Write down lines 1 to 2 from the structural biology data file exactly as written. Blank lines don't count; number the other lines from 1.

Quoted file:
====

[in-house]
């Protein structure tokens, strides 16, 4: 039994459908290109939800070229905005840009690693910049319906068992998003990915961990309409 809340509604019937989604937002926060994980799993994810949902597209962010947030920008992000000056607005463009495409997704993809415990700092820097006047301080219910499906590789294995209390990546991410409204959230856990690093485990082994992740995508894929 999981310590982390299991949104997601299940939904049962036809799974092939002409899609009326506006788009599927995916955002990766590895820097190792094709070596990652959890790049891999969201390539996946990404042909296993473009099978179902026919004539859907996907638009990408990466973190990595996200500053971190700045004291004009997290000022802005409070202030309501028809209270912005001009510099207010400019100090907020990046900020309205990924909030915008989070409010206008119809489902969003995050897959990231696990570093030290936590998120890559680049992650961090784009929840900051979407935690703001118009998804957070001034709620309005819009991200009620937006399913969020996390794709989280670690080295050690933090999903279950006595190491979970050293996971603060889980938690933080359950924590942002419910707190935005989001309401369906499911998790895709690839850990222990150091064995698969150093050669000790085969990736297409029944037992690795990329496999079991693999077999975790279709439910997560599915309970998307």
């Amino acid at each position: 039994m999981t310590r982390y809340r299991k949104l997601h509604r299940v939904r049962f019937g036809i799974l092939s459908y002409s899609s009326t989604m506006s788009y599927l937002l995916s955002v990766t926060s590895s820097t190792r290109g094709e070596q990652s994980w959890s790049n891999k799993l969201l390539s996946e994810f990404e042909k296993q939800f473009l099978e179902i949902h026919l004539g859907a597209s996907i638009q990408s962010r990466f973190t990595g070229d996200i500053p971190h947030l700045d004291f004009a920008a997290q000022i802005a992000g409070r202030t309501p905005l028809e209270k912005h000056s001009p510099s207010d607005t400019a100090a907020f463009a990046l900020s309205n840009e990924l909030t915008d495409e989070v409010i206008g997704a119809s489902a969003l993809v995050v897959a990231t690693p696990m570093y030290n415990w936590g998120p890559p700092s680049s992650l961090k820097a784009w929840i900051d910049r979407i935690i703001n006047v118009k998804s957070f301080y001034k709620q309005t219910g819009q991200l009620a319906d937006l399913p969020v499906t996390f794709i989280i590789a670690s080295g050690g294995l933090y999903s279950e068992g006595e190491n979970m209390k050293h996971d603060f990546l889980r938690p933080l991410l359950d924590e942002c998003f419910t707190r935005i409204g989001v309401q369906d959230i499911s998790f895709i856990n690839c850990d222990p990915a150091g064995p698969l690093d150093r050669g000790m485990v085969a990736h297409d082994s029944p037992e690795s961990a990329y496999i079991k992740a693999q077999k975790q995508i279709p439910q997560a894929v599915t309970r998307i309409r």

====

[in-house]
């Protein structure tokens, strides 16, 4: 039994459908290109939800070229905005840009690693910049319906068992998003990915961990309409 809340509604019937989604937002926060994980799993994810949902597209962010947030920008992000000056607005463009495409997704993809415990700092820097006047301080219910499906590789294995209390990546991410409204959230856990690093485990082994992740995508894929 999981310590982390299991949104997601299940939904049962036809799974092939002409899609009326506006788009599927995916955002990766590895820097190792094709070596990652959890790049891999969201390539996946990404042909296993473009099978179902026919004539859907996907638009990408990466973190990595996200500053971190700045004291004009997290000022802005409070202030309501028809209270912005001009510099207010400019100090907020990046900020309205990924909030915008989070409010206008119809489902969003995050897959990231696990570093030290936590998120890559680049992650961090784009929840900051979407935690703001118009998804957070001034709620309005819009991200009620937006399913969020996390794709989280670690080295050690933090999903279950006595190491979970050293996971603060889980938690933080359950924590942002419910707190935005989001309401369906499911998790895709690839850990222990150091064995698969150093050669000790085969990736297409029944037992690795990329496999079991693999077999975790279709439910997560599915309970998307």